Despite free care, TB takes a toll of patients’ finances

Maitri Porecha New Delhi | Updated on March 19, 2019 Published on March 19, 2019

Patients end up borrowing on interest or selling an asset for treatment

One in four patients affected by Tuberculosis (TB) has to spend out of his/her own pocket to access treatment, which should otherwise be anyway available for free.

‘Out of pocket expenditure on TB in India: Do households face hardship financing?’ published in Indian Journal of Tuberculosis is the first-ever analysis of how much TB patients in India spend for treatment.

According to Denny John, a Delhi-based Health Economist, and co-author of the paper, “25.9 per cent of the general population had to sell assets or borrow for financing TB hospitalisation expenses. This even after promises of free care for TB are made by the government.”

Hardship financing includes borrowing on interest and/or sale of physical assets to fund treatment. The authors referred to the 71st round of National Sample Survey Office (NSSO) data that focusses on the ‘Cost of Treatment,’ to analyse data of 799 individuals who were afflicted with TB during the survey.

Direct medical expenses

According to the paper, those in the productive age group of 36 to 59 spent the most on hospitalisation at ₹18,213.60 and on direct medical expenses such as buying drugs and consumables (up to ₹15,997.20 or 87 per cent) and the rest on non-medical expenses and transport with an average of ten work days lost.

Among the findings in the paper was that patients admitted to ‘free,’ wards ended up paying for their treatment. Further, the paper states that a patient admitted in a paying special ward spent as much as eight times more than those in free wards of public hospitals. ‘Out of pocket’ expenditure for TB includes doctors’ fees, medicines, diagnostic tests, bed charges, attendant charges, physiotherapy, personal medical appliances, blood and oxygen. Non-medical expenses include food, transport, and lodging.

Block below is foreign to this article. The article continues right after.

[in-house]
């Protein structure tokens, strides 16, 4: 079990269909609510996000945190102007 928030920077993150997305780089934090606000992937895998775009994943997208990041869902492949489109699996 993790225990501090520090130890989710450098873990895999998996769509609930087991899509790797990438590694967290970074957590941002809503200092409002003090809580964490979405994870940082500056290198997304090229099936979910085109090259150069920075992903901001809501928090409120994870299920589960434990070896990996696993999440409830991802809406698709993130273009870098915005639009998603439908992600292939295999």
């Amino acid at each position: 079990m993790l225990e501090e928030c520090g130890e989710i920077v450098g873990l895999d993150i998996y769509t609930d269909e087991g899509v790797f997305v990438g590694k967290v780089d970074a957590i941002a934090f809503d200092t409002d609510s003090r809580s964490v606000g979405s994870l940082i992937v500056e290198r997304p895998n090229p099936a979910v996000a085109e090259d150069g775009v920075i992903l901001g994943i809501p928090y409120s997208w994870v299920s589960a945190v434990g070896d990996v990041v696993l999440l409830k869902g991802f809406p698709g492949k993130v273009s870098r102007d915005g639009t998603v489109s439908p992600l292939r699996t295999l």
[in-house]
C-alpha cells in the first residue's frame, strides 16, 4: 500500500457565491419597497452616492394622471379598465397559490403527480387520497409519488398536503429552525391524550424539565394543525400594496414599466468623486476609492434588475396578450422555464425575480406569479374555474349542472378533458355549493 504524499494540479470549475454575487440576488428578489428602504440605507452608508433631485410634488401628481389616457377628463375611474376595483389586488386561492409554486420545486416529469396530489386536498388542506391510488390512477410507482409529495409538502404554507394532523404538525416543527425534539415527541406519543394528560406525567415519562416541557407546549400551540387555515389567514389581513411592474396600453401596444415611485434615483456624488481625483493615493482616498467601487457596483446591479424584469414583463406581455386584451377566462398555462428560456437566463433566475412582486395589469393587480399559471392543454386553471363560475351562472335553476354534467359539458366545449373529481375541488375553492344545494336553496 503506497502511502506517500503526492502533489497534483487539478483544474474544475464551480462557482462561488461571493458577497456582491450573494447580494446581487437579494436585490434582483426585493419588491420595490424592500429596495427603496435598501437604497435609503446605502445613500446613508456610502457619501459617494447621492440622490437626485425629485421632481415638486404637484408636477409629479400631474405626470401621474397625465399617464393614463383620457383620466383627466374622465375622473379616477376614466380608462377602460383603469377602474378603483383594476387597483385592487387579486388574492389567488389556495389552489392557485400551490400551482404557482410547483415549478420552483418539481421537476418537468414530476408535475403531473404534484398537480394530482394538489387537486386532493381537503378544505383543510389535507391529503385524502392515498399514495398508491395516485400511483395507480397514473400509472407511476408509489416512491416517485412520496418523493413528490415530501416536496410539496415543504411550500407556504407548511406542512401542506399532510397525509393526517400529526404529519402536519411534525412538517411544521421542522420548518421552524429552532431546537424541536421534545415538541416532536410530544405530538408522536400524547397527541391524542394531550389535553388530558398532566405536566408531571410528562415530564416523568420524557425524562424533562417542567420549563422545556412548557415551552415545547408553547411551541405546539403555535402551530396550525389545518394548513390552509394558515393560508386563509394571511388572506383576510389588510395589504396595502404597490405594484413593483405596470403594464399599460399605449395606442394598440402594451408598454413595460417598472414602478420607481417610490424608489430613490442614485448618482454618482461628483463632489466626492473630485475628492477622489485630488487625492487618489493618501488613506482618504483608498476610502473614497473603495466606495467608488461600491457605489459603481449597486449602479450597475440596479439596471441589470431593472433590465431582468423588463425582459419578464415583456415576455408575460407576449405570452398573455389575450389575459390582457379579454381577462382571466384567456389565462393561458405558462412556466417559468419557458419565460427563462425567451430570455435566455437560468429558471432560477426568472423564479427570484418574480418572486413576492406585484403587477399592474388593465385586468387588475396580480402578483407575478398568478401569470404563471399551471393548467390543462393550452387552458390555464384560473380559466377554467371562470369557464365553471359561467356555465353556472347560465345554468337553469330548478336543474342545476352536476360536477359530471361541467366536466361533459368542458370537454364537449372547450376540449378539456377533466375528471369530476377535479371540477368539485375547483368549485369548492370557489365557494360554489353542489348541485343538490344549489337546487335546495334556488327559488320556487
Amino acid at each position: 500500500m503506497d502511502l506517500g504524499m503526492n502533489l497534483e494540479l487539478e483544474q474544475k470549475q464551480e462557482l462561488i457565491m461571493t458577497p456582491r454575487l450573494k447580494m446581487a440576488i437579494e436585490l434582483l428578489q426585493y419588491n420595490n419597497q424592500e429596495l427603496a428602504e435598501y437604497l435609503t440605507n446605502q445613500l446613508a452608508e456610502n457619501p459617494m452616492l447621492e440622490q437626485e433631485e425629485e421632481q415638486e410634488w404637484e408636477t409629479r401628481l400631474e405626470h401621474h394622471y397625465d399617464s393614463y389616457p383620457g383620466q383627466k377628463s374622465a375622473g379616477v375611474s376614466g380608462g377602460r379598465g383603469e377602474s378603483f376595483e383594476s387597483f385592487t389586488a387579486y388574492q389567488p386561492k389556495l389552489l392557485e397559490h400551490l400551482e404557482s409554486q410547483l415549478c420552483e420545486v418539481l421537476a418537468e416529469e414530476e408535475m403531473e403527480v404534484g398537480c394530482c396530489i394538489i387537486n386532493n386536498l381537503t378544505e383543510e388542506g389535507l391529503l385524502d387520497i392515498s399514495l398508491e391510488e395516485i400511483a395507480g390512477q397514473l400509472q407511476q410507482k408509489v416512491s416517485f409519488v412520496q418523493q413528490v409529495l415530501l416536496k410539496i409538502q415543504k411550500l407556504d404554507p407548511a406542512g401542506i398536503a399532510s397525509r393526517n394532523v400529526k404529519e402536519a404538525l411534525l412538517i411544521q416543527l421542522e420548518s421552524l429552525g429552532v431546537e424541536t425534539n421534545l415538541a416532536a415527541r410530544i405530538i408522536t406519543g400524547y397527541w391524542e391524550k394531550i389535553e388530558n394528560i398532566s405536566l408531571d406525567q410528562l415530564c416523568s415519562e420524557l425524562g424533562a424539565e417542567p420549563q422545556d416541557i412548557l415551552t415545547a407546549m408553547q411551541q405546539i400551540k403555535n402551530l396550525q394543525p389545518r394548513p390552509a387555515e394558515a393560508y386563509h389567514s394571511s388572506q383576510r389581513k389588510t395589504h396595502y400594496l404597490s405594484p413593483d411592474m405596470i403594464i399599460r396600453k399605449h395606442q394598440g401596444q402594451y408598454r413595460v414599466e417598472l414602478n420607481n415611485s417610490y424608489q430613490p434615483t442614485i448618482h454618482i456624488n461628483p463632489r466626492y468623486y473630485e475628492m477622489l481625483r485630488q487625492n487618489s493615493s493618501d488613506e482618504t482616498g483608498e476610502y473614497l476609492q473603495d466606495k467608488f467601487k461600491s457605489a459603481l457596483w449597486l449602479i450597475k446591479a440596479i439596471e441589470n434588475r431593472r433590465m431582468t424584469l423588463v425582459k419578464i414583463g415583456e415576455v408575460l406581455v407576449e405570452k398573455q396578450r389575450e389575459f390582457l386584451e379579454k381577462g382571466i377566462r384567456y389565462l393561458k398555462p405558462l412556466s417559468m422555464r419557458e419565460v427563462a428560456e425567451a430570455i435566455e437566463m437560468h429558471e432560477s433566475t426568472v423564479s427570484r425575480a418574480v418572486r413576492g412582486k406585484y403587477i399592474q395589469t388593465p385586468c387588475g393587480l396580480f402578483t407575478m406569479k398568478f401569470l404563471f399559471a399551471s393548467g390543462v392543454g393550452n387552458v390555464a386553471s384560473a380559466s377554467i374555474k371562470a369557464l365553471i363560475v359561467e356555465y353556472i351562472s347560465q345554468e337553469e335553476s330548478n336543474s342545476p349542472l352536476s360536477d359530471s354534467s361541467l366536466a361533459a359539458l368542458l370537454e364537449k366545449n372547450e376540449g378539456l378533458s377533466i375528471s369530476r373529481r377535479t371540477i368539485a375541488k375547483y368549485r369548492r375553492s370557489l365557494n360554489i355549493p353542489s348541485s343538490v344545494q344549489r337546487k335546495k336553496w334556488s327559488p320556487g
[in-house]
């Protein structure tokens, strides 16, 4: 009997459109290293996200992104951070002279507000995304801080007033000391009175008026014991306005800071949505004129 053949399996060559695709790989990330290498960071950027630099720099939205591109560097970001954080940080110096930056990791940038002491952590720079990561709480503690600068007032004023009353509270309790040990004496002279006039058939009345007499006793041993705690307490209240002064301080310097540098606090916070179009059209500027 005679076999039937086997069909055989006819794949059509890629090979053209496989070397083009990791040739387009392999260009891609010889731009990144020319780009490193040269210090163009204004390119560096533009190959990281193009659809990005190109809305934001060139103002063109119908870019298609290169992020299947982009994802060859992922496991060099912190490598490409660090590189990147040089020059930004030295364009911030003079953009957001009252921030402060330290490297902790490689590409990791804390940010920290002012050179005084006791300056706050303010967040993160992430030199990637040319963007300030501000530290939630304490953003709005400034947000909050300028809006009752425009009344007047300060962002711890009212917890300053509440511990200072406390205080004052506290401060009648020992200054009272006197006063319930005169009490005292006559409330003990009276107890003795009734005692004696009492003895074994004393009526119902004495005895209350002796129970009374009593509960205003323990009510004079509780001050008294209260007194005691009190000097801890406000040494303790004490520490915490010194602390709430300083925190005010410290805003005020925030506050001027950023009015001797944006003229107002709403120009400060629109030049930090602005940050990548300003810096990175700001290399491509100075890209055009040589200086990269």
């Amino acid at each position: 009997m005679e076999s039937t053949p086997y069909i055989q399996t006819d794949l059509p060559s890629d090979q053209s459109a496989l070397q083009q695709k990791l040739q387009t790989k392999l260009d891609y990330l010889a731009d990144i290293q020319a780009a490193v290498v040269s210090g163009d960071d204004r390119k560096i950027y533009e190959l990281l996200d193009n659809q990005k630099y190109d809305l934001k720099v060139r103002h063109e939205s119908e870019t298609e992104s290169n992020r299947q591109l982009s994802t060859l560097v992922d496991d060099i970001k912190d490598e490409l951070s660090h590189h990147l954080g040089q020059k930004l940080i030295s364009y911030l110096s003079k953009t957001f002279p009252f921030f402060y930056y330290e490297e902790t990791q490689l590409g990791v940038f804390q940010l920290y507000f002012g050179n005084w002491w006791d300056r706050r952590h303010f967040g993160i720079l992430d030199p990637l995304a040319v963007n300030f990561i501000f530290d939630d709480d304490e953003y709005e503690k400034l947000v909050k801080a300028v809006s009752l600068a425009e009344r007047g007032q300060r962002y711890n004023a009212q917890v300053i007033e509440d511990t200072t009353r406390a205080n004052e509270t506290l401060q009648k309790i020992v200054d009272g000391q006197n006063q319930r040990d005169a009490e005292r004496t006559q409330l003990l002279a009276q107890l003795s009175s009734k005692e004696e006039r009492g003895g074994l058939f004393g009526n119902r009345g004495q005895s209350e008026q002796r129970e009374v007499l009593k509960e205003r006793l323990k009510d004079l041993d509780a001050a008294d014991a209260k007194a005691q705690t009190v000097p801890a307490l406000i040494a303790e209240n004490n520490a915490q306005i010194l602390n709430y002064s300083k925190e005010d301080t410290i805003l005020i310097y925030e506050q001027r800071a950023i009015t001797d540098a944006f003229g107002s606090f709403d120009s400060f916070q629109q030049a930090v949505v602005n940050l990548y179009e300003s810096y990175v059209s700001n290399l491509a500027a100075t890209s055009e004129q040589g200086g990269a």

“Though majority received free hospitalisation, some still ended up spending an average of ₹6,155.20. Also, on average, patients utilising private hospital care spent three times more than those using public facilities (₹24,288.50 in private facilities against ₹8,345.50 in public facilities),” states the paper.

Also, 51 per cent of the patients surveyed went to private facilities. “My own relative who was afflicted with TB needed a lot of convincing before she was willing to access government care. Patients tend to think private hospitals are good and that is because they lack proper information, but the standard of care in government hospitals as far as TB goes is far better and economical,” said John.

The most affected

John said the poorest are hit the most and end up spending 21 per cent of their annual household income on TB treatment. The poorest family that earns barely ₹50,955 a year, bears TB treatment expenses of ₹9,923.20 (10 per cent) compared to the richest who spend 6.64 per cent (₹21,385.50 of ₹3,21,811.30 annual income on TB treatment).

And among the Scheduled Castes/Scheduled Tribes population, 35.2 per cent of the hospitalised cases sold assets or borrowed money on interest for financing TB hospitalisation. This in spite of the annual expenditure by the government for TB exceeding ₹1,300 crore, according to the Annual TB report 2018.

Also, patients in urban areas spend as much as ₹16,874.50 on hospital treatment for TB. “In addition to this, if a patient goes to a dispensary or a Primary Health Care centre, she/he may end up spending ₹3,094.80 towards treatment, while in a government hospital, the patient incurs ₹8,330 and in a private hospital ₹24,264.60 and only 0.12 per cent of the average amount spent on hospitalisation was reimbursed through any kind of insurance,” said John.

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Published on March 19, 2019
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